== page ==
Nowhere is Nazareth so much as mentioned in the Old Testament, and Jews as well as atheists, taking this literally, triumphantly point to an error in the Gospel.  But observe the true answer.  In thus claiming a distinct fulfillment of prophecy in Matthew 2:23, the apostle uses a double figure.  First, Enallage, or Exchange, where “he shall be called,” or “his name shall be called,” is put for “he shall be.” This is a common Hebrew idiom.  It occurs very strikingly in Isaiah 7:14, “shall call his name Emmanuel (God with us);” in Isaiah 9:6, “his name shall be called Wonderful, Counselor, Mighty God,” etc., and in Jeremiah 23:6, “He shall be called Jehovah Tsidkainu (Jehovah our Righteousness).”  Our Lord Jesus Christ has not borne these as His names, but He has borne them as His characteristics.  The idiom “to be called” means not only “to be” but “to be recognized and renowned as.”  It is therefore “He shall be a Nazarene.”  But to “be a Nazarene,” here is the figure of Metaphor, and means “to be like a Nazarene.”  Now the Nazarenes in our Lord’s day were despised, and held in great contempt, and treated as worthless and ignorant people.  Nathaniel, who was a good man, and lived at Cana only some six miles away, and therefore well knew the village where Jesus was brought up, cries, “Can any good thing come out of Nazareth?” (John 1:46)  Several of the prophets tell us of the contempt and shame that would cover Messiah, that, as Isaiah puts it, “He is despised and rejected of men, a very sorrowful man [literally “a man of sorrows”] and acquainted with grief, and like one causing men to hide their faces from him; He is despised, and we esteem Him not.”  (Isaiah 53:3)  Hence how clear is the fulfillment claimed by Matthew, in allusion to the character of Nazarenes in his day, “He shall be called “ (that is, “He shall be counted as a Nazarene.”  (Matt.  2:23)  It is as though people had said of a child long years ago, that he would be said to be a wild and wandering man, and I claimed the fulfillment of this prediction by saying “They said he would be counted a Bohemian,” or “They said he would be counted an Arab,” for while they did not use either of these expressions, they said he would be like what a Bohemian or an Arab is like; and this in highly figurative language is saying just the same thing.  Had our Blessed Lord lived in His own city Bethlehem, or even in Judea, He would have been known and esteemed as of the lineage of David; but brought up in Nazareth, in “Galilee of the foreign nations,” or “heathen Galilee,” in the providence of God He came through this circumstance to be looked down upon and utterly despised as, ”Jesus of Nazareth,” or as it should be, “Jesus the Nazarene.”  Now we have seen it was “spoken by the prophets,” that Christ, during His ministry on earth, should bear, a name of shame and contempt; and Matthew, therefore, strikingly sums up and expresses this in the highly figurative but strictly accurate words, “And he [Joseph] came and dwelt in a town called Nazareth: that it might be fulfilled which was, spoken by the prophets, He [Christ, the Messiah] shall be called a Nazarene.”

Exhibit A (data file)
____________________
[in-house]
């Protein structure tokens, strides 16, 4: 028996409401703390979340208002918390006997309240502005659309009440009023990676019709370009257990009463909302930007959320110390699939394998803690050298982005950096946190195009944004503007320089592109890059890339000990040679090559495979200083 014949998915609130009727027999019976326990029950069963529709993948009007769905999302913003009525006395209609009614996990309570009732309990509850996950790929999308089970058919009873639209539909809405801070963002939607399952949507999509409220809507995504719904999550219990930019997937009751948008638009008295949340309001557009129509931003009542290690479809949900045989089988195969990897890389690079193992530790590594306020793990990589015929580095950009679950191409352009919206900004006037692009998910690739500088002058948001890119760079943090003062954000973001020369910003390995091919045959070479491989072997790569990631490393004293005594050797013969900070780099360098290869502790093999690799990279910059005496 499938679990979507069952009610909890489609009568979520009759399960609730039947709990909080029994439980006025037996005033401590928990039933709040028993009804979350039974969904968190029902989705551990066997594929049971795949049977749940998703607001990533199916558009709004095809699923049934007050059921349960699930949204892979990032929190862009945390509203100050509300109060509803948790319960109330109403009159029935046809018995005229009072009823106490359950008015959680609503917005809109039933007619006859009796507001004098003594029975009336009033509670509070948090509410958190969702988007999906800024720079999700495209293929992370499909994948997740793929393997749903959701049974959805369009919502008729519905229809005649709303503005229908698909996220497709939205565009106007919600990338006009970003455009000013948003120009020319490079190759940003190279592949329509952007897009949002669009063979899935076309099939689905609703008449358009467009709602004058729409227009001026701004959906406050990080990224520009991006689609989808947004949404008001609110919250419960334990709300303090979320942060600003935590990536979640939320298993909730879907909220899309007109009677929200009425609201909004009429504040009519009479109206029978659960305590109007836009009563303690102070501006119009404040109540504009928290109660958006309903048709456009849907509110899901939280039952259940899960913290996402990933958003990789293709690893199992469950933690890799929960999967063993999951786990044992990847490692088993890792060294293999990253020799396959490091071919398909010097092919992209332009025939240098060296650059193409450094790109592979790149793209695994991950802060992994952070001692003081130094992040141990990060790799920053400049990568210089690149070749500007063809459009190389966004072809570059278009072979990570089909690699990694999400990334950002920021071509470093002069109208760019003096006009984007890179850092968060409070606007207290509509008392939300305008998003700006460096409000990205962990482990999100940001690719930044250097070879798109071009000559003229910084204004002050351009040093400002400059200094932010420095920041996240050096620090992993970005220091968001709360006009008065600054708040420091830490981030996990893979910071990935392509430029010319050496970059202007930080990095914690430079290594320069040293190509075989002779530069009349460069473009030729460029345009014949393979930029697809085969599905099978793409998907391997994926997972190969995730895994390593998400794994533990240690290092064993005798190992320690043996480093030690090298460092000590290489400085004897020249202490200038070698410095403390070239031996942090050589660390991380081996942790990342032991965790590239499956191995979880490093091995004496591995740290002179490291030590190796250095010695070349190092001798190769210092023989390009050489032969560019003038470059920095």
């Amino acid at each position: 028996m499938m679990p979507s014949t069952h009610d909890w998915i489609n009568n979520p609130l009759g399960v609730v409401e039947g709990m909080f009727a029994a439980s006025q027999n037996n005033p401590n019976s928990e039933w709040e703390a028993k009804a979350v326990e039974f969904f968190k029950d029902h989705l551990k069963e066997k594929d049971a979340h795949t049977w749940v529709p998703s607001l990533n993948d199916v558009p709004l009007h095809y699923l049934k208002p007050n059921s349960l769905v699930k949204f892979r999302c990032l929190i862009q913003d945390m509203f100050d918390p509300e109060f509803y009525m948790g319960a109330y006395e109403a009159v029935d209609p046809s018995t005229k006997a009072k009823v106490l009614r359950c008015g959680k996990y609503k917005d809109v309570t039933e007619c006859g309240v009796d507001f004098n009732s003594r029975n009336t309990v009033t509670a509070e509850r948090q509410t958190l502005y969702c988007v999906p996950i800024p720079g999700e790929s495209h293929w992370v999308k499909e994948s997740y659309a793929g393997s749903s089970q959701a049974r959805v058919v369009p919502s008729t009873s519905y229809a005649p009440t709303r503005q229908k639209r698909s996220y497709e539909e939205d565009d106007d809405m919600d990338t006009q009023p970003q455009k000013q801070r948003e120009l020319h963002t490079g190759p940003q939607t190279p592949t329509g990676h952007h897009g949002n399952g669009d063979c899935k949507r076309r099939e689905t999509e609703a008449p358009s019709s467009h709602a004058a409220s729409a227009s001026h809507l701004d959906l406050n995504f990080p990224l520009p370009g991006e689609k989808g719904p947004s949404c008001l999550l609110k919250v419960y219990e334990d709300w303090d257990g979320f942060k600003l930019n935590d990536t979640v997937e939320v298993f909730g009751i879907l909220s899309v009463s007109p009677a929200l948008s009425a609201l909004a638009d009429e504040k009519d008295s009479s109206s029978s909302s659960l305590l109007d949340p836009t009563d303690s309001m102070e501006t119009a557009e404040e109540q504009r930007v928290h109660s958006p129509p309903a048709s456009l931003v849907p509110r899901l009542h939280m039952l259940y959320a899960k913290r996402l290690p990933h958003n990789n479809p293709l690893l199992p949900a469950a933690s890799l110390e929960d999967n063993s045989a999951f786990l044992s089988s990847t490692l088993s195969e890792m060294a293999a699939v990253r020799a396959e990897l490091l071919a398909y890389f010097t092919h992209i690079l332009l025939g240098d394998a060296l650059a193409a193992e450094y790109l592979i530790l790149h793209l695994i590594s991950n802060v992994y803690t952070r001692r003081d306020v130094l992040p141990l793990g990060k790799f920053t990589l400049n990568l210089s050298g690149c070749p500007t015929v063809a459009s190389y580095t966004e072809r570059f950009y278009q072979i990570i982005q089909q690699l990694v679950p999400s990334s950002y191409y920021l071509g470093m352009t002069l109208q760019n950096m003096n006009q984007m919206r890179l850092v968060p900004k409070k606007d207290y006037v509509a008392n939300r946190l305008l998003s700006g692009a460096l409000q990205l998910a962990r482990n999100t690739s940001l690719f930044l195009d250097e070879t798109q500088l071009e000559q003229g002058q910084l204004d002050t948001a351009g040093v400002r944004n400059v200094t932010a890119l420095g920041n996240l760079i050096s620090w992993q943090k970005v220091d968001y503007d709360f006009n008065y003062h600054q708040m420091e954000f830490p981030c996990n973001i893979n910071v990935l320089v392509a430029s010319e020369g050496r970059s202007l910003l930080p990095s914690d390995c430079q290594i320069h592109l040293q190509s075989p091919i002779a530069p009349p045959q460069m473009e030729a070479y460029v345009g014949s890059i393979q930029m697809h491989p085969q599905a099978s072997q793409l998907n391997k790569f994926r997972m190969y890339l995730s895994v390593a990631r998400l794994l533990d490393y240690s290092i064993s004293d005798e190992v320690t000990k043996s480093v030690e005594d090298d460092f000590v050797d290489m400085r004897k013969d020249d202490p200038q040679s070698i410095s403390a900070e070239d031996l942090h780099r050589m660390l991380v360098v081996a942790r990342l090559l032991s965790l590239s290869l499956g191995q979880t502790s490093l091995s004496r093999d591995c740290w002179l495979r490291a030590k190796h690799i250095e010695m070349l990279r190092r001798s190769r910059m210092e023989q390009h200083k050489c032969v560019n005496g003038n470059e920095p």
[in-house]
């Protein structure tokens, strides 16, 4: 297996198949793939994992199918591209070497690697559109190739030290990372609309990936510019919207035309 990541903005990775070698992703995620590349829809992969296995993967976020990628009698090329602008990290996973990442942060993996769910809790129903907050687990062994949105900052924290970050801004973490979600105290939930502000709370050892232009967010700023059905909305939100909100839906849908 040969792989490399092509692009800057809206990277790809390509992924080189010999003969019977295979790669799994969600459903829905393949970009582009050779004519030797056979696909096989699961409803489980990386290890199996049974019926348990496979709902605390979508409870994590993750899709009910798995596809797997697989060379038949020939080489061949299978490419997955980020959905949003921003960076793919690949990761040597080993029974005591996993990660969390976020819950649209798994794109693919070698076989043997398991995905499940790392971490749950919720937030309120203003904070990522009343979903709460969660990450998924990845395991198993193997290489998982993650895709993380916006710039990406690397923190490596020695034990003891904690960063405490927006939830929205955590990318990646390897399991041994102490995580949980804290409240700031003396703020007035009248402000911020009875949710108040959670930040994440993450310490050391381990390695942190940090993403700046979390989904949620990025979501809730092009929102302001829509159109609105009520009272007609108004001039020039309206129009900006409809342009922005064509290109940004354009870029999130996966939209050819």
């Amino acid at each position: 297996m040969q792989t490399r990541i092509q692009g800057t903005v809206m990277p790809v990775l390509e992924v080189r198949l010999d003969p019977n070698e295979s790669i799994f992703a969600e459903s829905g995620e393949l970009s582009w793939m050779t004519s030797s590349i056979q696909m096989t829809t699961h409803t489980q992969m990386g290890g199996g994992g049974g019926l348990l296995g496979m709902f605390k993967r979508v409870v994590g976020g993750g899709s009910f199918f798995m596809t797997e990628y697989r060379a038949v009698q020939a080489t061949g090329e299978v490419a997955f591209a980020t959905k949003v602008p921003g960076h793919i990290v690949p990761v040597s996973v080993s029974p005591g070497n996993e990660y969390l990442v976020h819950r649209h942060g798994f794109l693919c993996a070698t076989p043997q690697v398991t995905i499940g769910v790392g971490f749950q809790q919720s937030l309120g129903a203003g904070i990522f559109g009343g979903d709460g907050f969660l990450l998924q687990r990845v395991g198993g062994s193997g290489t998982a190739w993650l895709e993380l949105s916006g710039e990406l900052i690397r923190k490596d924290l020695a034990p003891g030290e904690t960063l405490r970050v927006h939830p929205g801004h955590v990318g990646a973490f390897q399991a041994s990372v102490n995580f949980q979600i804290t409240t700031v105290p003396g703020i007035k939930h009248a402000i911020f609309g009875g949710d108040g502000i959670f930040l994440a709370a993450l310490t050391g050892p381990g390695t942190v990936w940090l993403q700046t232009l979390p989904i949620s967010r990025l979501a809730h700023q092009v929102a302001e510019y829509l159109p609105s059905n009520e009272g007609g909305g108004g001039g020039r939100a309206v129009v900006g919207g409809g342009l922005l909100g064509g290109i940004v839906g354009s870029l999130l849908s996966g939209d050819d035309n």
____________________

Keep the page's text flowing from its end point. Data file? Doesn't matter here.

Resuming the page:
Again, to deal with a case of sensitive conscience, when I was a child, I felt


in those words of our Savior’s first sermon where we are told “to pluck out” our right eye and to “cut off” our right hand if they make us offend, and so to practice self mutilation. (Matt. 5:29, 30)  Still greater the difficulty seemed in verses 39, 40, 41, where we are told to turn the left cheek to be smitten to him who smites us on the right; to give to “any man” our “coat” who rightly or wrongly sues us and takes away our “ shirt; “and to go two miles for “whomsoever” may force us with unpaid and compulsory labor to go one.  Greatest of all seemed the difficulty of verse 42, which tells us to give to everyone who asks, and not to turn away from any borrower, though if the words are to be taken literally, as I thought, a man could not “provide for his own and specially for those of his own house,” and so would have “denied the faith” and be “worse than an unbeliever,” (I Tim.  5:8) to say nothing of his often giving money to those who would apply it to wrong and even criminal purposes!  In my young heart, taking these words, as I did, in their literal Western sense, and finding them in a plain and most practical discourse, I was led to reject the teaching of Christ as unreal, unpractical, and even immoral!  I know now that these forms of expression are highly figurative, being nothing less than the powerful figure of Hyperbole, or Exaggeration, and mean no more than that we are strongly to avoid a litigious spirit where our own rights are called in question, that we are not to give way to bitter resentment in regard to personal injuries, and that we are to be very ready to lend a sympathizing ear and a helping hand to the suffering and deserving poor.

Having shown the importance of understanding figurative language, let us now ask


Its Greek name, a “trope,” from the Greek word trepo, “I turn,” well expresses the fact that it is the turning a word or words away from its common, ordinary meaning.  In this sense it signifies a word or words put in the place of another word or other words.  This is done by way of illustration and generally on the principle of resemblance.  The name “figure” comes from the Latin word figura, “a shape,” or “form.”   “A word,” says Macbeth, “is used figuratively when it is brought forward in a form, construction, or application different from its simplest form, construction, or application.  Thus, when we speak of the head of an animal, we use the word `head’ in its literal and first signification, as meaning that part of the body in which are placed the eyes, nose, and so forth; but when we speak of the head of an army, we think of the resemblance between an army and an animal’s body, as to the highest or most prominent part in the animal and in the army, and then we apply the name of that part of the animal to the similar the force inherent in this figure, his strong sense of personal weakness and self-distrust in view of the onerous task of being “a prophet unto the nations,” and that with so difficult arid unpopular a mission as “to root out and to pull down, and to ruin and to destroy, to build and to plant.”[2]



[1]  Hosea 12:10.

[2] Jeremiah 1:10  This is of course a species of the figure of Enallage; or Exchange, to which I have already alluded, by which the active verb is put for “to declare a thing should be done.”   Thus what is here intended is that Jeremiah should “declare that the nations should be rooted out and pulled down, ruined and destroyed, built and planted.”